Nadhim Zahawi, the UK’s new Chancellor of the Exchequer, has announced he will review government plans to raise corporate tax from 19p to 25p while Boris Johnson seeks to bail out his faltering government.
Zahawi was appointed on Tuesday night after the shock resignation of his predecessor Rishi Sunak, Health Minister Sajid Javid and several younger government officials.
There were more resignations Wednesday morning, including several ministers, bringing the total to 21 in less than 24 hours.
As Johnson fights for his future as Prime Minister, Downing Street wants the new chancellor to cut taxes – and cancel planned tax increases – to win back voters despite the potential fallout for Britain’s fragile public finances.
On Wednesday morning, Johnson was gearing up for a difficult lunchtime session of questions from the Prime Minister.
Meanwhile, rebellious MPs plan to change the Conservative Party’s rules to secure another vote of confidence in him before Parliament’s summer recess.
Zahawi told Times Radio on Wednesday morning that he could reverse the corporate tax hike planned for next April. “When boards invest, companies invest, invest for the long term and compare corporate tax rates,” he said. “So I’ll look at everything.”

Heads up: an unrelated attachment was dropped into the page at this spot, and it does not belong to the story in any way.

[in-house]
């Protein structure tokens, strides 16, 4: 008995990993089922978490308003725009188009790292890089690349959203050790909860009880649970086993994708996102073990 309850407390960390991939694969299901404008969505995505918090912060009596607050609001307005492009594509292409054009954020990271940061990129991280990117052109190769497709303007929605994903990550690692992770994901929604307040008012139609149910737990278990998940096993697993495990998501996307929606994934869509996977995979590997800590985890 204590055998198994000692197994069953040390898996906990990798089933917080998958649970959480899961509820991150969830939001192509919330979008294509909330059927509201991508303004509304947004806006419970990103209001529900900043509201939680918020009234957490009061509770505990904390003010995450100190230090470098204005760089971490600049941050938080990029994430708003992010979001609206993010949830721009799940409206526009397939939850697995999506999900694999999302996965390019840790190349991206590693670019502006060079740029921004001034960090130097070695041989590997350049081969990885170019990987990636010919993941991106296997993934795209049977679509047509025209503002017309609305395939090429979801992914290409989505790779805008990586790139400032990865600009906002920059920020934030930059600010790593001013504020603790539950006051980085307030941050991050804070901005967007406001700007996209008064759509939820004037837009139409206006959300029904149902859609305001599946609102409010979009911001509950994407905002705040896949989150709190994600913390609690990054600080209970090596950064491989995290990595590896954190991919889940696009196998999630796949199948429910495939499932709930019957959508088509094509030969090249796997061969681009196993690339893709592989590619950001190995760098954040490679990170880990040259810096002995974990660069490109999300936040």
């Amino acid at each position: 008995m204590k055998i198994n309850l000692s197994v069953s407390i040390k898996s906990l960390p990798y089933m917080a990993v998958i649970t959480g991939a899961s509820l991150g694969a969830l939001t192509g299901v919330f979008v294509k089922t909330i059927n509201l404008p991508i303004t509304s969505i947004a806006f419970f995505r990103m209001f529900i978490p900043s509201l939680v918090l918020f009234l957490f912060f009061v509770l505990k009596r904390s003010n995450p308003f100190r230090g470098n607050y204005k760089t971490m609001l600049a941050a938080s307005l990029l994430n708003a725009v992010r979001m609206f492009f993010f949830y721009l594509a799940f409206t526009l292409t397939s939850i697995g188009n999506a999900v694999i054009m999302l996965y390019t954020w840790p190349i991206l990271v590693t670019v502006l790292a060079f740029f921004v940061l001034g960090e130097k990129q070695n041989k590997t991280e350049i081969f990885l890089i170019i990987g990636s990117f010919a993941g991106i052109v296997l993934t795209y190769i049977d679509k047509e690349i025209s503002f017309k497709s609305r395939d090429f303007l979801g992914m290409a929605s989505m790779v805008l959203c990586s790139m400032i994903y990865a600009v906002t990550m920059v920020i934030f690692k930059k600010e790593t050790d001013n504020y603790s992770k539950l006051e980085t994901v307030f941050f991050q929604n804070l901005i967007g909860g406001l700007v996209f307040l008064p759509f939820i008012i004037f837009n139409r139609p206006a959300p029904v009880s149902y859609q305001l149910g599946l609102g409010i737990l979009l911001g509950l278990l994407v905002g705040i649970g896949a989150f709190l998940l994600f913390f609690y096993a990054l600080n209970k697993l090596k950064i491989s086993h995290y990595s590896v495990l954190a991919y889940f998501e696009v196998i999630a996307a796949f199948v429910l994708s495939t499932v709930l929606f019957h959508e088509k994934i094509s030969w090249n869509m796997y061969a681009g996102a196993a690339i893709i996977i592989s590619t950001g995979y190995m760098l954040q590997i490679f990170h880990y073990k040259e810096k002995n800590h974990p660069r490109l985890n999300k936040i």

April’s tax hike is set to raise £17 billion a year to fix public finances after the UK government borrowed hundreds of billions of pounds to get the country through the Covid-19 pandemic. This was partially offset by a new “super deduction” designed to encourage companies to increase their capital investments.
Sunak feared tax cuts could fuel inflation, which is already heading towards double digits. He said in his resignation letter that he couldn’t agree on an economic strategy with Johnson, who is known to dislike the looming corporate tax hike because their approaches are “fundamentally too different.”
A senior government insider suggested that the new chancellor would pursue a different economic strategy than Sunak: “For the next phase, we need a growth plan and not just balancing the books.”
Markets will be watching to see if a looser fiscal regime could force the Bank of England to raise interest rates faster.
Sunak and Javid’s resignations follow several scandals that haunt Johnson. The latest came last week when deputy chief whip Chris Pincher quit after claiming he had drunk groped two men at a private members’ club.
Downing Street insisted for days that Johnson had not been informed of “specific allegations” of Pincher’s wrongdoing in the past. On Tuesday, Johnson admitted he had been briefed on the allegations in 2019 – but had forgotten.
Many Tory MPs believe the ministerial mutiny signals the beginning of the end for Johnson.
John Glen, Treasury Secretary for Business, Justice Secretary Victoria Atkins, Schools Secretary Robin Walker and Environment Secretary Jo Churchill were among those who resigned.